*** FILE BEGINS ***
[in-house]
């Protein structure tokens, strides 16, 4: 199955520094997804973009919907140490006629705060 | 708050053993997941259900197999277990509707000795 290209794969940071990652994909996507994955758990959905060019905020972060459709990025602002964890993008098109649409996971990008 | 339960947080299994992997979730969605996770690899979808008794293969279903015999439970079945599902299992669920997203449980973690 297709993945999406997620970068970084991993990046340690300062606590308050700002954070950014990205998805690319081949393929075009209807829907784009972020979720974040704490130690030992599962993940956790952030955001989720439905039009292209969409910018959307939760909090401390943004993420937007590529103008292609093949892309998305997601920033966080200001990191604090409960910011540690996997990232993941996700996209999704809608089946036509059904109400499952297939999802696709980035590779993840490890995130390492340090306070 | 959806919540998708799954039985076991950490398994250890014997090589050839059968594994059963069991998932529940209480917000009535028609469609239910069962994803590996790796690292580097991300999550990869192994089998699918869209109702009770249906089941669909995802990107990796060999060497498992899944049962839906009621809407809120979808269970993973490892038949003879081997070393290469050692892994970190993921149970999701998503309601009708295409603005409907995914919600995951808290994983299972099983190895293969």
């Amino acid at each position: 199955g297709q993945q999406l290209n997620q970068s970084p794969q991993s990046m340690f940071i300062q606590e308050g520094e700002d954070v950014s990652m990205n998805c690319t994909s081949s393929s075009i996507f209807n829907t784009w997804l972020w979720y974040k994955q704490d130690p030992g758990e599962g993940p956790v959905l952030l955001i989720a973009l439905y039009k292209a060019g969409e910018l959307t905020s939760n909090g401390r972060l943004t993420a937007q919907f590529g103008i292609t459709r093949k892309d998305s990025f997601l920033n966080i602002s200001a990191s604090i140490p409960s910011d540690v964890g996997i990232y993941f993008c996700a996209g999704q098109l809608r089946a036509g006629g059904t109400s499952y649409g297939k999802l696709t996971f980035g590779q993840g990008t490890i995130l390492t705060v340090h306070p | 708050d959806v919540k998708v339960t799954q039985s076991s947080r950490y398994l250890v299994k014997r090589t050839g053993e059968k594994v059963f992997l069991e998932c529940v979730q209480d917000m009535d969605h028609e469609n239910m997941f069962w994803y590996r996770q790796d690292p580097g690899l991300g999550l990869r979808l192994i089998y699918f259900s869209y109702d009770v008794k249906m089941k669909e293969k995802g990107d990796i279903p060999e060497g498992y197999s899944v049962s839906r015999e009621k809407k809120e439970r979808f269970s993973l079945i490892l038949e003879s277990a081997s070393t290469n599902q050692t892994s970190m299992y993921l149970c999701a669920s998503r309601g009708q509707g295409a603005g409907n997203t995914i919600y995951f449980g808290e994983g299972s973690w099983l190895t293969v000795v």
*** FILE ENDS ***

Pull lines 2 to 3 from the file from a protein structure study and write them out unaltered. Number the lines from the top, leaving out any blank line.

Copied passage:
């Protein structure tokens, strides 16, 4: 199955520094997804973009919907140490006629705060 | 708050053993997941259900197999277990509707000795 290209794969940071990652994909996507994955758990959905060019905020972060459709990025602002964890993008098109649409996971990008 | 339960947080299994992997979730969605996770690899979808008794293969279903015999439970079945599902299992669920997203449980973690 297709993945999406997620970068970084991993990046340690300062606590308050700002954070950014990205998805690319081949393929075009209807829907784009972020979720974040704490130690030992599962993940956790952030955001989720439905039009292209969409910018959307939760909090401390943004993420937007590529103008292609093949892309998305997601920033966080200001990191604090409960910011540690996997990232993941996700996209999704809608089946036509059904109400499952297939999802696709980035590779993840490890995130390492340090306070 | 959806919540998708799954039985076991950490398994250890014997090589050839059968594994059963069991998932529940209480917000009535028609469609239910069962994803590996790796690292580097991300999550990869192994089998699918869209109702009770249906089941669909995802990107990796060999060497498992899944049962839906009621809407809120979808269970993973490892038949003879081997070393290469050692892994970190993921149970999701998503309601009708295409603005409907995914919600995951808290994983299972099983190895293969």
């Amino acid at each position: 199955g297709q993945q999406l290209n997620q970068s970084p794969q991993s990046m340690f940071i300062q606590e308050g520094e700002d954070v950014s990652m990205n998805c690319t994909s081949s393929s075009i996507f209807n829907t784009w997804l972020w979720y974040k994955q704490d130690p030992g758990e599962g993940p956790v959905l952030l955001i989720a973009l439905y039009k292209a060019g969409e910018l959307t905020s939760n909090g401390r972060l943004t993420a937007q919907f590529g103008i292609t459709r093949k892309d998305s990025f997601l920033n966080i602002s200001a990191s604090i140490p409960s910011d540690v964890g996997i990232y993941f993008c996700a996209g999704q098109l809608r089946a036509g006629g059904t109400s499952y649409g297939k999802l696709t996971f980035g590779q993840g990008t490890i995130l390492t705060v340090h306070p | 708050d959806v919540k998708v339960t799954q039985s076991s947080r950490y398994l250890v299994k014997r090589t050839g053993e059968k594994v059963f992997l069991e998932c529940v979730q209480d917000m009535d969605h028609e469609n239910m997941f069962w994803y590996r996770q790796d690292p580097g690899l991300g999550l990869r979808l192994i089998y699918f259900s869209y109702d009770v008794k249906m089941k669909e293969k995802g990107d990796i279903p060999e060497g498992y197999s899944v049962s839906r015999e009621k809407k809120e439970r979808f269970s993973l079945i490892l038949e003879s277990a081997s070393t290469n599902q050692t892994s970190m299992y993921l149970c999701a669920s998503r309601g009708q509707g295409a603005g409907n997203t995914i919600y995951f449980g808290e994983g299972s973690w099983l190895t293969v000795v």